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10.5: Aliasing Phenomena

  • Page ID
    22904
  • Introduction

    Through discussion of the Nyquist-Shannon sampling theorem and Whittaker-Shannon reconstruction formula, it has already been shown that a \((−B,B)\) continuous time signal can be reconstructed from its samples at rate \(\omega_s=2 \pi /T_s\) via the sinc interpolation filter if \(\omega_s>2B\). Now, this module will investigate a problematic phenomenon, called aliasing, that can occur if this sufficient condition for perfect reconstruction does not hold. When aliasing occurs the spectrum of the samples has different form than the original signal spectrum, so the samples cannot be used to reconstruct the original signal through Whittaker-Shannon interpolation.

    Aliasing

    Aliasing occurs when each period of the spectrum of the samples does not have the same form as the spectrum of the original signal. Given a continuous time signals \(x\) with continuous time Fourier transform \(X\), recall that the spectrum \(X_s\) of sampled signal \(x_s\) with sampling period \(T_s\) is given by

    \[X_{s}(\omega)=\frac{1}{T_{s}} \sum_{k=-\infty}^{\infty} X\left(\frac{\omega-2 \pi k}{T_{s}}\right).\]

    As has already been mentioned several times, if \(x\) is bandlimited to \((−\pi/T_s,\pi/T_s)\) then each period of \(X_s\) has the same form as \(X\). However, if \(x\) is not bandlimited to \(\left(-\pi / T_{s}, \pi / T_{s}\right)\), then the \(X\left(\frac{\omega-2 \pi k}{T_{s}}\right)\) can overlap and sum together. This is illustrated in Figure \(\PageIndex{1}\) in which sampling above the Nyquist frequency produces a samples spectrum of the same shape as the original signal, but sampling below the Nyquist frequency produces a samples spectrum with very different shape. Whittaker-Shannon interpolation of each of these sequences produces different results. The low frequencies not affected by the overlap are the same, but there is noise content in the higher frequencies caused by aliasing. Higher frequency energy masquerades as low energy content, a highly undesirable effect.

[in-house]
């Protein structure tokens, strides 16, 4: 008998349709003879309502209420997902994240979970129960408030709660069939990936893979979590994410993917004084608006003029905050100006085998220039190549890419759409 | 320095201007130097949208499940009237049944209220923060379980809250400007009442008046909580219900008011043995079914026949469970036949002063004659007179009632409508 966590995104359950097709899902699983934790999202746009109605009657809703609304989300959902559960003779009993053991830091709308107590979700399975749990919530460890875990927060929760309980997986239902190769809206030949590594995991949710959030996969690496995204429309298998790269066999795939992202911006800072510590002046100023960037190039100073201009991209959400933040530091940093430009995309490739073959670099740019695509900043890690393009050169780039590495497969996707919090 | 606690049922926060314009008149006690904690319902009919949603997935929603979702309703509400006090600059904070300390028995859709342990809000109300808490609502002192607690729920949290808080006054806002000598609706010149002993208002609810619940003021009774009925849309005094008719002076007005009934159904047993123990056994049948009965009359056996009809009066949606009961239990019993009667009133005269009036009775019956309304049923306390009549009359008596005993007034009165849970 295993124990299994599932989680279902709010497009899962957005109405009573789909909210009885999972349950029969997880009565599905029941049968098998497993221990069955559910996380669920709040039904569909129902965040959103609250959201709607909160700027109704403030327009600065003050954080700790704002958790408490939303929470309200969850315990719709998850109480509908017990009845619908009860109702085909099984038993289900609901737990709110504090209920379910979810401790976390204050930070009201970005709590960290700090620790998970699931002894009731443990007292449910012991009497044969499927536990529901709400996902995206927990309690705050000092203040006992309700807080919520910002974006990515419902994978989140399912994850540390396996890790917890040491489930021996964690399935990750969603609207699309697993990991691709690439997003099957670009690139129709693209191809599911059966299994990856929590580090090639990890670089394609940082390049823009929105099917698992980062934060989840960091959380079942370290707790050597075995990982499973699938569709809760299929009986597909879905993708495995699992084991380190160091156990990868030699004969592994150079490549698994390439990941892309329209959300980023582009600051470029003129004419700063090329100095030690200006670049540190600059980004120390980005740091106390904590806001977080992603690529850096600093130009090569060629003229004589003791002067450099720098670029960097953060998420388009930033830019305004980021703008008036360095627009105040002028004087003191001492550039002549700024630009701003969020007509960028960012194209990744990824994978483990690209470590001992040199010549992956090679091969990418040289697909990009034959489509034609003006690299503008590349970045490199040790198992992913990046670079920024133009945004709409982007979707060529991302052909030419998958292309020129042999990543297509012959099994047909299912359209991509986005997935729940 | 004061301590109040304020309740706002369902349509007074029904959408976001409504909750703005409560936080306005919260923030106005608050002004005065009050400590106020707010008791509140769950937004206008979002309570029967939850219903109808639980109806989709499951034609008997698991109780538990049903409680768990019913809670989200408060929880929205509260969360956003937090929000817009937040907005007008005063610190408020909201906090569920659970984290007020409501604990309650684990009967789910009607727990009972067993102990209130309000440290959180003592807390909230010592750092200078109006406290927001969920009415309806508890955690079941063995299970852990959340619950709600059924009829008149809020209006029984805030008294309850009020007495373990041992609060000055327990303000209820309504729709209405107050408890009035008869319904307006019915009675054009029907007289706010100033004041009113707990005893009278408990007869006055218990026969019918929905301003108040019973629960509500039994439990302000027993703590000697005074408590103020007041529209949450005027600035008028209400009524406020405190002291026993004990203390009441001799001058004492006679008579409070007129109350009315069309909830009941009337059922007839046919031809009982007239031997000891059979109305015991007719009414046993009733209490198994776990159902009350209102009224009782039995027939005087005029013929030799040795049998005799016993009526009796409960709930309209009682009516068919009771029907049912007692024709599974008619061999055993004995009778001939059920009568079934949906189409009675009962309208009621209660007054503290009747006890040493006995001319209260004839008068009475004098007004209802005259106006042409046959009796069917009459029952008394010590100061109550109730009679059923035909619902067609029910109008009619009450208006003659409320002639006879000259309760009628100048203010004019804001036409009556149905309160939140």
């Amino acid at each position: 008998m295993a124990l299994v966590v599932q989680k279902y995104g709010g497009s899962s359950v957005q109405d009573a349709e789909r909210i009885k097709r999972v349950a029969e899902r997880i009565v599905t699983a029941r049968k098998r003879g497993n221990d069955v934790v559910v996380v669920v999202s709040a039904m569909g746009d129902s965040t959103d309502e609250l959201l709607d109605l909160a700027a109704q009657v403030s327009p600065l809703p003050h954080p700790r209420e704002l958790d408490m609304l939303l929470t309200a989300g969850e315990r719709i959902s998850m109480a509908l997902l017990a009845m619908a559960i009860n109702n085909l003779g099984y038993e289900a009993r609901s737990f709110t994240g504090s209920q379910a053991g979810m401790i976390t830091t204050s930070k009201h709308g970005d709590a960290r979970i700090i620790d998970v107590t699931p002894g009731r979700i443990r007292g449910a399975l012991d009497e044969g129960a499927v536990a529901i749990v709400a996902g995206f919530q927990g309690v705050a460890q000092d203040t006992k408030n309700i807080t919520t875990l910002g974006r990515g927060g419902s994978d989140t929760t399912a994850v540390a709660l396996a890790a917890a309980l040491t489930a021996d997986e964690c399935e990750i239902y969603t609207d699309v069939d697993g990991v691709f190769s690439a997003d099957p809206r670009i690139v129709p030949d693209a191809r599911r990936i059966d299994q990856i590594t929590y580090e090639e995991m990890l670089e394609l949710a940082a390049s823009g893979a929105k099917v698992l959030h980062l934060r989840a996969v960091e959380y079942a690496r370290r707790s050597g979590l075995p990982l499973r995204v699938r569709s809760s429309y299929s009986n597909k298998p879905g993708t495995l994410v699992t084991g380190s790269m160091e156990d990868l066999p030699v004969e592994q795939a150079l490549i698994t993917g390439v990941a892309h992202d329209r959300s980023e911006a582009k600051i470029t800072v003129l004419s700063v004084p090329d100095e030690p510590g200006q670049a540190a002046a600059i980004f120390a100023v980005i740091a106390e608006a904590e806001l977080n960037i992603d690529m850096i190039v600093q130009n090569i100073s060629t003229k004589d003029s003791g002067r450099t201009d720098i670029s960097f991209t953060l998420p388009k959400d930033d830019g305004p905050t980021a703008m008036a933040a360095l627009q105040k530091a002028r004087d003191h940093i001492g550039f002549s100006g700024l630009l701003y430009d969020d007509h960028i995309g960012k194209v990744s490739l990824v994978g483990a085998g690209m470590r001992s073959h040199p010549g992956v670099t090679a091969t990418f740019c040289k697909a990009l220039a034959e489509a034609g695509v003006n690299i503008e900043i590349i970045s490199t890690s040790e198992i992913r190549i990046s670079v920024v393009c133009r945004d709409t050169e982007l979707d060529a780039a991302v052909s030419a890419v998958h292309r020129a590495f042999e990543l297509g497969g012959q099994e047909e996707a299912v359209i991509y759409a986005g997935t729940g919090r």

Figure \(\PageIndex{1}\): The spectrum of a bandlimited signals is shown as well as the spectra of its samples at rates above and below the Nyquist frequency. As is shown, no aliasing occurs above the Nyquist frequency, and the period of the samples spectrum centered about the origin has the same form as the spectrum of the original signal scaled in frequency. Below the Nyquist frequency, aliasing can occur and causes the spectrum to take a different than the original spectrum.

    Unlike when sampling above the Nyquist frequency, sampling below the Nyquist frequency does not yield an injective (one-to-one) function from the \((−B,B)\) bandlimited continuous time signals to the discrete time signals. Any signal \(x\) with spectrum \(X\) which overlaps and sums to \(X_s\) samples to \(x_s\). It should be intuitively clear that there are very many \((−B,B)\) bandlimited signals that sample to a given discrete time signal below the Nyquist frequency, as is demonstrated in Figure \(\PageIndex{2}\). It is quite easy to construct uncountably infinite families of such signals.

    Aliasing obtains it name from the fact that multiple, in fact infinitely many, \((−B,B)\) bandlimited signals sample to the same discrete sequence if \(\omega_s<2B\). Thus, information about the original signal is lost in this noninvertible process, and these different signals effectively assume the same identity, an “alias”. Hence, under these conditions the Whittaker-Shannon interpolation formula will not produce a perfect reconstruction of the original signal but will instead give the unique \((−\omega_s/2,\omega_s/2)\) bandlimited signal that samples to the discrete sequence.

    Figure \(\PageIndex{2}\): The spectrum of a discrete time signal \(x_s\), taken from Figure \(\PageIndex{1}\), is shown along with the spectra of three \((−B,B)\) signals that sample to it at rate \(\omega_s<2B\). From the sampled signal alone, it is impossible to tell which, if any, of these was sampled at rate \(\omega_s\) to produce \(x_s\). In fact, there are infinitely many \((−B,B)\) bandlimited signals that sample to \(x_s\) at a sampling rate below the Nyquist rate.

    Aliasing Demonstration

    samplingDemo
    Figure \(\PageIndex{3}\): Interact (when online) with a Mathematica CDF demonstrating sampling and aliasing for a sinusoid. To Download, right-click and save target as .cdf.

    Aliasing Summary

    Aliasing, essentially the signal processing version of identity theft, occurs when each period of the spectrum of the samples does not have the same form as the spectrum of the original signal. As has been shown, there can be infinitely many \((−B,B)\) bandlimited signals that sample to a given discrete time signal \(x_s\) at a rate \(\omega_s=2 \pi /T_s<2B\) below the Nyquist frequency. However, there is a unique \((−B,B)\) bandlimited signal that samples to \(x_s\), which is given by the Whittaker-Shannon interpolation of \(x_s\), at rate \(\omega_s≥2B\) as no aliasing occurs above the Nyquist frequency. Unfortunately, sufficiently high sampling rates cannot always be produced. Aliasing is detrimental to many signal processing applications, so in order to process continuous time signals using discrete time tools, it is often necessary to find ways to avoid it other than increasing the sampling rate. Thus, anti-aliasing filters, are of practical importance.